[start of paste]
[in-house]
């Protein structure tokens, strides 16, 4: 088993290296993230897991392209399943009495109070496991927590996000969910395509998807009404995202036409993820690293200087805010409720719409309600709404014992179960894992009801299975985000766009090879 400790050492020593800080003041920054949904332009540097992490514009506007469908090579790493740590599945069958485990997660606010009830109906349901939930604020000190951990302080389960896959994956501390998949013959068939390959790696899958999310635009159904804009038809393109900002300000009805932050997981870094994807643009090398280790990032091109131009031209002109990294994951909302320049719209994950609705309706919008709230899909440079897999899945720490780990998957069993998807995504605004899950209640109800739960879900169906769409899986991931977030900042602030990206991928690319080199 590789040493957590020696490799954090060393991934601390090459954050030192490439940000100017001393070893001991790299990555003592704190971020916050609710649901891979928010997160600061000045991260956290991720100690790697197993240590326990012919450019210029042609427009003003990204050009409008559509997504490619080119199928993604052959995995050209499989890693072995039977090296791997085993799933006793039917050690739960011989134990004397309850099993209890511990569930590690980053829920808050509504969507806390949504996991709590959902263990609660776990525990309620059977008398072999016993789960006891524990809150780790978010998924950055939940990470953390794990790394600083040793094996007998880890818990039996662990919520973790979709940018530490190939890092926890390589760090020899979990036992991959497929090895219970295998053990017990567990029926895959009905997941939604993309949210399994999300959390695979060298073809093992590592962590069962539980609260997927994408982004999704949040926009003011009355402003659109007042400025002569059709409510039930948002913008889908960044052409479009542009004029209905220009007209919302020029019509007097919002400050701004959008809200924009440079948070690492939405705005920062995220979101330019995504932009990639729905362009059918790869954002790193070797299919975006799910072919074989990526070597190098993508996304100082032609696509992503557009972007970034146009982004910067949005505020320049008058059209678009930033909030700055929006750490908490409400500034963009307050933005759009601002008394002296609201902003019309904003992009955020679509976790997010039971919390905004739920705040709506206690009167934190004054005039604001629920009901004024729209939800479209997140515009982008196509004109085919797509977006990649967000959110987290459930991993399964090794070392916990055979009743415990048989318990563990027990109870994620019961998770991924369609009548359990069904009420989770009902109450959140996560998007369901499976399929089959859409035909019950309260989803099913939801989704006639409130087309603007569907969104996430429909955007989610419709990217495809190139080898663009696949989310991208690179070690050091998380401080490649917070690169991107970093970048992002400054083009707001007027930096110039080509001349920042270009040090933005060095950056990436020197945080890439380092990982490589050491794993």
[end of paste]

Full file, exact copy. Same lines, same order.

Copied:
[in-house]
């Protein structure tokens, strides 16, 4: 088993290296993230897991392209399943009495109070496991927590996000969910395509998807009404995202036409993820690293200087805010409720719409309600709404014992179960894992009801299975985000766009090879 400790050492020593800080003041920054949904332009540097992490514009506007469908090579790493740590599945069958485990997660606010009830109906349901939930604020000190951990302080389960896959994956501390998949013959068939390959790696899958999310635009159904804009038809393109900002300000009805932050997981870094994807643009090398280790990032091109131009031209002109990294994951909302320049719209994950609705309706919008709230899909440079897999899945720490780990998957069993998807995504605004899950209640109800739960879900169906769409899986991931977030900042602030990206991928690319080199 590789040493957590020696490799954090060393991934601390090459954050030192490439940000100017001393070893001991790299990555003592704190971020916050609710649901891979928010997160600061000045991260956290991720100690790697197993240590326990012919450019210029042609427009003003990204050009409008559509997504490619080119199928993604052959995995050209499989890693072995039977090296791997085993799933006793039917050690739960011989134990004397309850099993209890511990569930590690980053829920808050509504969507806390949504996991709590959902263990609660776990525990309620059977008398072999016993789960006891524990809150780790978010998924950055939940990470953390794990790394600083040793094996007998880890818990039996662990919520973790979709940018530490190939890092926890390589760090020899979990036992991959497929090895219970295998053990017990567990029926895959009905997941939604993309949210399994999300959390695979060298073809093992590592962590069962539980609260997927994408982004999704949040926009003011009355402003659109007042400025002569059709409510039930948002913008889908960044052409479009542009004029209905220009007209919302020029019509007097919002400050701004959008809200924009440079948070690492939405705005920062995220979101330019995504932009990639729905362009059918790869954002790193070797299919975006799910072919074989990526070597190098993508996304100082032609696509992503557009972007970034146009982004910067949005505020320049008058059209678009930033909030700055929006750490908490409400500034963009307050933005759009601002008394002296609201902003019309904003992009955020679509976790997010039971919390905004739920705040709506206690009167934190004054005039604001629920009901004024729209939800479209997140515009982008196509004109085919797509977006990649967000959110987290459930991993399964090794070392916990055979009743415990048989318990563990027990109870994620019961998770991924369609009548359990069904009420989770009902109450959140996560998007369901499976399929089959859409035909019950309260989803099913939801989704006639409130087309603007569907969104996430429909955007989610419709990217495809190139080898663009696949989310991208690179070690050091998380401080490649917070690169991107970093970048992002400054083009707001007027930096110039080509001349920042270009040090933005060095950056990436020197945080890439380092990982490589050491794993």